Remote learning, on demand


Kelly Jasper

Phoenix’s Creighton School District and Arizona State University’s Mary Lou Fulton Teachers College partner regularly during the school year on internships and residencies that prepare ASU students for careers as teachers.

This summer was no different. When the COVID-19 crisis closed schools, MLFTC launched a learning platform called Sun Devil Learning Labs so its teacher candidates could teach remotely. In spring 2020, students working under the supervision of ASU clinical faculty delivered more than 100 lessons via YouTube Live. 

With the support of school and district partners like Creighton, Sun Devil Learning Labs continues this summer in a new, flexible format for learners. MLFTC students, working with both ASU faculty and Creighton educators, are developing and recording lessons, which can be streamed for free at any time. To date, more than 400 lessons have been published online.

“The Creighton-ASU teacher teams spent time interpreting state standards and refining video lessons together. These lessons provided an opportunity for Creighton students to access materials aligned to Creighton curriculum they may have missed during the spring closure due to COVID-19,” says Susan Lugo, executive director of Human Resources at Creighton School District.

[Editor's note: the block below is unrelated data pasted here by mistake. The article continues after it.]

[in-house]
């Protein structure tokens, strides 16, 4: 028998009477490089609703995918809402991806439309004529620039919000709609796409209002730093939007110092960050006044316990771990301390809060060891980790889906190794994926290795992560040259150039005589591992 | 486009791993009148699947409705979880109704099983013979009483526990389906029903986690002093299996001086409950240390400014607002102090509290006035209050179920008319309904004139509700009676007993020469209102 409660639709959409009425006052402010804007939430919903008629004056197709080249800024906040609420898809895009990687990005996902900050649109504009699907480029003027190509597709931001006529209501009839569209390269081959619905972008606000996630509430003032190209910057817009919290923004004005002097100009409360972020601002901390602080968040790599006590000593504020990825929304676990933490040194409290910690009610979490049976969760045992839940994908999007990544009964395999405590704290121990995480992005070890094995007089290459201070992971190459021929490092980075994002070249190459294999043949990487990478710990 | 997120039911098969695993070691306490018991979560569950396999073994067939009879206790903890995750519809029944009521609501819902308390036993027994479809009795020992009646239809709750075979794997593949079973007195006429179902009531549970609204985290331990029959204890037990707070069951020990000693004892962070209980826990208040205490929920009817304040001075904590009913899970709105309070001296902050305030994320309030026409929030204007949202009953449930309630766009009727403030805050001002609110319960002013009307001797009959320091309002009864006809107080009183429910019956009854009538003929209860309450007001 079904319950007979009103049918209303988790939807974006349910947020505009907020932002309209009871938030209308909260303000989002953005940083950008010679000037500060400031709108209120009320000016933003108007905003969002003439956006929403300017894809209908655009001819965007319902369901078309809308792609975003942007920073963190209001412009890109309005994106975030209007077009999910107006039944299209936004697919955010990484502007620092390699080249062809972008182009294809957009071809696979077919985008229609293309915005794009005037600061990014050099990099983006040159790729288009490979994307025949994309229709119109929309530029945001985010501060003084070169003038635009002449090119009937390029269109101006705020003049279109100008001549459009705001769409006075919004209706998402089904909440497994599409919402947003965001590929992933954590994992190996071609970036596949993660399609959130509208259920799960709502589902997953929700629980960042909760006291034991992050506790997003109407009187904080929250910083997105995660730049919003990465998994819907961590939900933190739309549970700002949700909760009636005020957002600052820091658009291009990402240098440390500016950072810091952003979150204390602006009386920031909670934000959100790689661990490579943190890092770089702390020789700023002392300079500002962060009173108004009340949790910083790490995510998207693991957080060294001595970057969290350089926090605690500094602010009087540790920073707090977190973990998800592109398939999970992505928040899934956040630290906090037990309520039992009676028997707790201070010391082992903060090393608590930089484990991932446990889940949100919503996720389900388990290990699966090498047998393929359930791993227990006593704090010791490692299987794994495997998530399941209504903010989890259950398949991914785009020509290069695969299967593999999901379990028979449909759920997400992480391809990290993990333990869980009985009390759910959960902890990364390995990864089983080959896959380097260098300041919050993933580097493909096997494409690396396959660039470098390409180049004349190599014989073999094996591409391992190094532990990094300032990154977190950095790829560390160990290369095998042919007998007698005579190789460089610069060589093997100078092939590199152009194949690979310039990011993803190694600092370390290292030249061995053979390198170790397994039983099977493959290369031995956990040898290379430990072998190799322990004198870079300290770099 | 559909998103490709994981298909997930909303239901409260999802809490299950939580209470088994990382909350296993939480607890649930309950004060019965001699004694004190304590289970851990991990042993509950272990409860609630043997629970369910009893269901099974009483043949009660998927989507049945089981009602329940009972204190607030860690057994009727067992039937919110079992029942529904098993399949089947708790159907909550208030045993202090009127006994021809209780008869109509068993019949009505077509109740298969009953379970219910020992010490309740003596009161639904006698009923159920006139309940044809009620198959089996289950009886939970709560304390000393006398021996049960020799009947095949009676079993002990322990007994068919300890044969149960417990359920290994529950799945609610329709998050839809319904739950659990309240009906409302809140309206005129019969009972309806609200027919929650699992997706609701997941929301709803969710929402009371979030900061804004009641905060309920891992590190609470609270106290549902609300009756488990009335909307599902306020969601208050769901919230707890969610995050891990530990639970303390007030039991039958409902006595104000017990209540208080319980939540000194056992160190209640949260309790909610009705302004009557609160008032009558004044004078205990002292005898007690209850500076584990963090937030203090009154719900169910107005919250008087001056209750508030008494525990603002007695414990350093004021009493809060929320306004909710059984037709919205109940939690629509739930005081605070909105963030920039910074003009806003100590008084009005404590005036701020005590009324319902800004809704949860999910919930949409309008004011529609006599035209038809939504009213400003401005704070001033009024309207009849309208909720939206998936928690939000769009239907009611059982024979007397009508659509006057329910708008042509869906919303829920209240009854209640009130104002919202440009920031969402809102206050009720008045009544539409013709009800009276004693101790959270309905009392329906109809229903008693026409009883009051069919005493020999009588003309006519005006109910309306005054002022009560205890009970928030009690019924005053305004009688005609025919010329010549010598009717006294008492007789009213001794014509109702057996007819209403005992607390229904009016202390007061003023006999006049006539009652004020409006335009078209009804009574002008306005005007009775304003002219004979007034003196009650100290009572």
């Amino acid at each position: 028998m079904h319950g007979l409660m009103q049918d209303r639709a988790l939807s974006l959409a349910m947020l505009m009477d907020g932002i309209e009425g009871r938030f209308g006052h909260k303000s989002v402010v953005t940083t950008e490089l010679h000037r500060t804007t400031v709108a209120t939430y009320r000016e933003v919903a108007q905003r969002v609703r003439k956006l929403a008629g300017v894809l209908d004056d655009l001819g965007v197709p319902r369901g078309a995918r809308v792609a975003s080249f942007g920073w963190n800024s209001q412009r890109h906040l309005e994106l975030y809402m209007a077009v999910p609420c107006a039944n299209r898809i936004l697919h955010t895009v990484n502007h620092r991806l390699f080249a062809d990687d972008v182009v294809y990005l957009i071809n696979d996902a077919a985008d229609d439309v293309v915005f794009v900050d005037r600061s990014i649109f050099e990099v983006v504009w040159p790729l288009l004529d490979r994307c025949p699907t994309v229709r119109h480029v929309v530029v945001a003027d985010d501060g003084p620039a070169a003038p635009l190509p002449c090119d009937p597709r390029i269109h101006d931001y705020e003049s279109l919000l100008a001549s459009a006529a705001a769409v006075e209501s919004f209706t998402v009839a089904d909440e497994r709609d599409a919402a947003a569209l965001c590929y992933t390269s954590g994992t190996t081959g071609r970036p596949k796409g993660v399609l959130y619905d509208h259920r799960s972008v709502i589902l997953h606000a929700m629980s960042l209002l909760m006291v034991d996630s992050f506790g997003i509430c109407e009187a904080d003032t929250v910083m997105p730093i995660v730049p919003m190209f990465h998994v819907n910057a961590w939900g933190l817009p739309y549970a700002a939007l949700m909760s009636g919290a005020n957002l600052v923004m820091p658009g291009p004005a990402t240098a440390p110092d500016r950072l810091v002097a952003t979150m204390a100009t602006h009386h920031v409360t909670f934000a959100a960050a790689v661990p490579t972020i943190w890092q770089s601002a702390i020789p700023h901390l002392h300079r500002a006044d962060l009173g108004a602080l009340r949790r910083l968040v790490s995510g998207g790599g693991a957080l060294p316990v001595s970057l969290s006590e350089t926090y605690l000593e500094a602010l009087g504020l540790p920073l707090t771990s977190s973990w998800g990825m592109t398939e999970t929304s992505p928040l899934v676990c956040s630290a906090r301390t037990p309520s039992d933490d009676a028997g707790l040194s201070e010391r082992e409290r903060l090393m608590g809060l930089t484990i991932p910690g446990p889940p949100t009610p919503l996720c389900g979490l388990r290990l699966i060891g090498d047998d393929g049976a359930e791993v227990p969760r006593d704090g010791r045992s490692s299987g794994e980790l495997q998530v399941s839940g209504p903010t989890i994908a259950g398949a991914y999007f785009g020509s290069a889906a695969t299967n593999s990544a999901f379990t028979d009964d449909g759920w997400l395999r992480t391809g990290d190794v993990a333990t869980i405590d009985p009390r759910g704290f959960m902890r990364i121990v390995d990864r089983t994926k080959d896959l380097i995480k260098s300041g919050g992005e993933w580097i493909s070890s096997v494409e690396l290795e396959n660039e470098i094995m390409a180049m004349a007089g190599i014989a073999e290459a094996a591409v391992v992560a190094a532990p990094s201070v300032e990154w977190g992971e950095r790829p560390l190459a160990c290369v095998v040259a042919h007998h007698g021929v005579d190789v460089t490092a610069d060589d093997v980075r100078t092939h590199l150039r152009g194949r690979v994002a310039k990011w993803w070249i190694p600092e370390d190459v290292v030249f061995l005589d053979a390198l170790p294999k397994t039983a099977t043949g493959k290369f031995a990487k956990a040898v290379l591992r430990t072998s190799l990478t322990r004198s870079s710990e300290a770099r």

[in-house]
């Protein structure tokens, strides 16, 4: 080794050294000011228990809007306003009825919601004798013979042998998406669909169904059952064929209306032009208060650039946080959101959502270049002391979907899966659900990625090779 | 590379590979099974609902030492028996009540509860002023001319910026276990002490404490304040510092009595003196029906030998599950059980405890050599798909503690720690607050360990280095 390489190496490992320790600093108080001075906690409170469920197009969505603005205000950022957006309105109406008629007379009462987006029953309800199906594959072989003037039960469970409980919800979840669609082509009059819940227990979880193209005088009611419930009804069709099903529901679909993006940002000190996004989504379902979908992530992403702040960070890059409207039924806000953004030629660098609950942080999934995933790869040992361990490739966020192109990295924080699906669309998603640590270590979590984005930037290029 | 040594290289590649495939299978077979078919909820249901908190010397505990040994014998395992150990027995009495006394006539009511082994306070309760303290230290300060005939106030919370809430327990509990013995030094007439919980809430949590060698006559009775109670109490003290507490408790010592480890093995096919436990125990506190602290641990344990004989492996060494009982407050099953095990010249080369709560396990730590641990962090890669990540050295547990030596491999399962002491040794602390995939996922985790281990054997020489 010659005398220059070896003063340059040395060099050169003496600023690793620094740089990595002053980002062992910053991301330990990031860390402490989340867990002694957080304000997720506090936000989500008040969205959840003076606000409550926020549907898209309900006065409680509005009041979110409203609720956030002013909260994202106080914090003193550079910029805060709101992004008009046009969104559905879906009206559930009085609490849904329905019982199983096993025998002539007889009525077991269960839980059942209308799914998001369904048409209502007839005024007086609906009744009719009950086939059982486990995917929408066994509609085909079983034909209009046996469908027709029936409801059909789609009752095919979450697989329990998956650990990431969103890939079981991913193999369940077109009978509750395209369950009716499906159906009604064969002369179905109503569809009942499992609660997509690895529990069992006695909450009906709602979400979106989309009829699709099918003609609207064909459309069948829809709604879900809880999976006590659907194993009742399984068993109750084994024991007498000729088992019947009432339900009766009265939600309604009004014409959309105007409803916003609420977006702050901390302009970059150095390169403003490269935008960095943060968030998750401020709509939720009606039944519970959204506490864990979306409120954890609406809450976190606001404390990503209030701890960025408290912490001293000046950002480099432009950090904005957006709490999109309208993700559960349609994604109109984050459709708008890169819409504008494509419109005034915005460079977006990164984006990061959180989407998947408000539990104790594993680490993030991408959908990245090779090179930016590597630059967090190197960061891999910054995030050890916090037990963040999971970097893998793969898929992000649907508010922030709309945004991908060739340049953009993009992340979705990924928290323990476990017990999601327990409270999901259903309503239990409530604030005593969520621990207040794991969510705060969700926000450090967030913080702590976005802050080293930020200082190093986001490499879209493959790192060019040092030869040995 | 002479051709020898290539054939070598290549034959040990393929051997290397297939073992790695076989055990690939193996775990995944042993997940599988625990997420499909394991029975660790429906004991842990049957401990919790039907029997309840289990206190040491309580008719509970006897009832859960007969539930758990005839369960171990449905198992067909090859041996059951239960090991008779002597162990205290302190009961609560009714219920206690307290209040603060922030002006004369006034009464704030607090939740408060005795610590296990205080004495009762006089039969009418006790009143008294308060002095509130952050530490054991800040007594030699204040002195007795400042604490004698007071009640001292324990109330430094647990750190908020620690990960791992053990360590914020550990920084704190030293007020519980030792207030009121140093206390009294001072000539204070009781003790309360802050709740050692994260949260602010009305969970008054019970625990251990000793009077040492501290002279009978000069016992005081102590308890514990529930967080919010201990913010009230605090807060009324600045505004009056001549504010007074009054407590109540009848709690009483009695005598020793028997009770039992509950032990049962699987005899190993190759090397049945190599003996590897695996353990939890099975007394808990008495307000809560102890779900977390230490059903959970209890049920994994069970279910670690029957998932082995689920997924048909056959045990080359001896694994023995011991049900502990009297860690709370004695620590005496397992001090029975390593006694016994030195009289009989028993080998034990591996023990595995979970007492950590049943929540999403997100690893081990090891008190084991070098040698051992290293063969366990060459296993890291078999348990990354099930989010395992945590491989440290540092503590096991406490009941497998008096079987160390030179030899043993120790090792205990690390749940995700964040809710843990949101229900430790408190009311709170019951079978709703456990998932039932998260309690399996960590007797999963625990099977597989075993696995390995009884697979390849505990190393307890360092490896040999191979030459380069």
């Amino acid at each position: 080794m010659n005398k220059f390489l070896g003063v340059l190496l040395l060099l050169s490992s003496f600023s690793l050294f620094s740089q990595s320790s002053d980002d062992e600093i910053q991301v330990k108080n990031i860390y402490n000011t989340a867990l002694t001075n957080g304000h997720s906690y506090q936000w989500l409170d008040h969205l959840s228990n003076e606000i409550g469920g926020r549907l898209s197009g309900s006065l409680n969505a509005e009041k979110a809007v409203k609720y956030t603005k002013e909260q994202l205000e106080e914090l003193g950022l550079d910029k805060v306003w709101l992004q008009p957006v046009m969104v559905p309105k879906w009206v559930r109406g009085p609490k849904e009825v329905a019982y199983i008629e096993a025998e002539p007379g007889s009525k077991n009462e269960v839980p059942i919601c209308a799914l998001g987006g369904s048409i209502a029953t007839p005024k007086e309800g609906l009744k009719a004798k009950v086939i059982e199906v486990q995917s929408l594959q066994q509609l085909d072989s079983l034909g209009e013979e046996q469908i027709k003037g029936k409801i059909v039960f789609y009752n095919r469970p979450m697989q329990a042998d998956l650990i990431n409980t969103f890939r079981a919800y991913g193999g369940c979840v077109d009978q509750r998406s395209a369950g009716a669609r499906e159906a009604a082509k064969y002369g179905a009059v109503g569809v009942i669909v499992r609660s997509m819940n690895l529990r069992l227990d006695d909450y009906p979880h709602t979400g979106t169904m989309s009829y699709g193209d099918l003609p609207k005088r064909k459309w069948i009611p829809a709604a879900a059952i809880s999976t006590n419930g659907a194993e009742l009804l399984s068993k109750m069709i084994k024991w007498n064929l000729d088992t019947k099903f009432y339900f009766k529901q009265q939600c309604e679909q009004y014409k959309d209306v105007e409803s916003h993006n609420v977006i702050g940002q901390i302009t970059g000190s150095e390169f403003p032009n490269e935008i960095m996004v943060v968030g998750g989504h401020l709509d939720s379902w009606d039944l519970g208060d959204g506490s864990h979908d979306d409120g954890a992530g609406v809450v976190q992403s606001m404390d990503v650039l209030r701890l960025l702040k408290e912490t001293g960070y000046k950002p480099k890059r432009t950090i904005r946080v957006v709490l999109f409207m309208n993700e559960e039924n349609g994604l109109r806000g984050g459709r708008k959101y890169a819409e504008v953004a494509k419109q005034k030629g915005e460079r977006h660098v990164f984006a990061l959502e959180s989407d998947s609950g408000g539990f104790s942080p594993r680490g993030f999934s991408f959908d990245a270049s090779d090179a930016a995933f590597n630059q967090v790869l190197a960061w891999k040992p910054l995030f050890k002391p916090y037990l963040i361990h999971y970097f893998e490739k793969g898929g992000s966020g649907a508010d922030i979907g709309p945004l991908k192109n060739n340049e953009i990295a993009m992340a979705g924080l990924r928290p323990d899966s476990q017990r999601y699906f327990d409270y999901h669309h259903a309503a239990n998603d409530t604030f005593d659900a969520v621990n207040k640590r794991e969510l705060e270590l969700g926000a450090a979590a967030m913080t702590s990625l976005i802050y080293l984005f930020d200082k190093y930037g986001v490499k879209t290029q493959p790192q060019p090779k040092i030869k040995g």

The lessons focus on English language arts and mathematics for learners in grades K–8. They’re also accompanied by new English- and Spanish-language Learning Guides, written by MLFTC students and translated by staff at Creighton to provide guidance and support for parents, families, caregivers or facilitators helping students with the lessons. Each Learning Guide details the supplies needed to complete the lesson, discussion points, and remediation and extensions that create a more dynamic experience for learners. Through the partnership, families are also able to meet with ASU and Creighton teams during “office hours” to receive real-time support for their children. 

The benefits have been clear, and not just for learners in the district, Lugo says. “[We’re] thrilled to be in partnership with ASU. This summer, our master teachers had the opportunity to pass on their knowledge to future teachers.”

Teacher candidates have expressed how their confidence has increased and skills in lesson implementation have developed, says Kathleen Haltorp, clinical assistant professor and project manager for Sun Devil Learning Labs. 

“They feel more comfortable using a virtual format for lessons,” she says. “With guidance from lead teachers, they have clear ideas of student expectations for the upcoming school year and can identify standards that are essential to the grade level in which they are practicing their instruction. The students are at an advantage because they have a ‘head start’ with virtual learning.”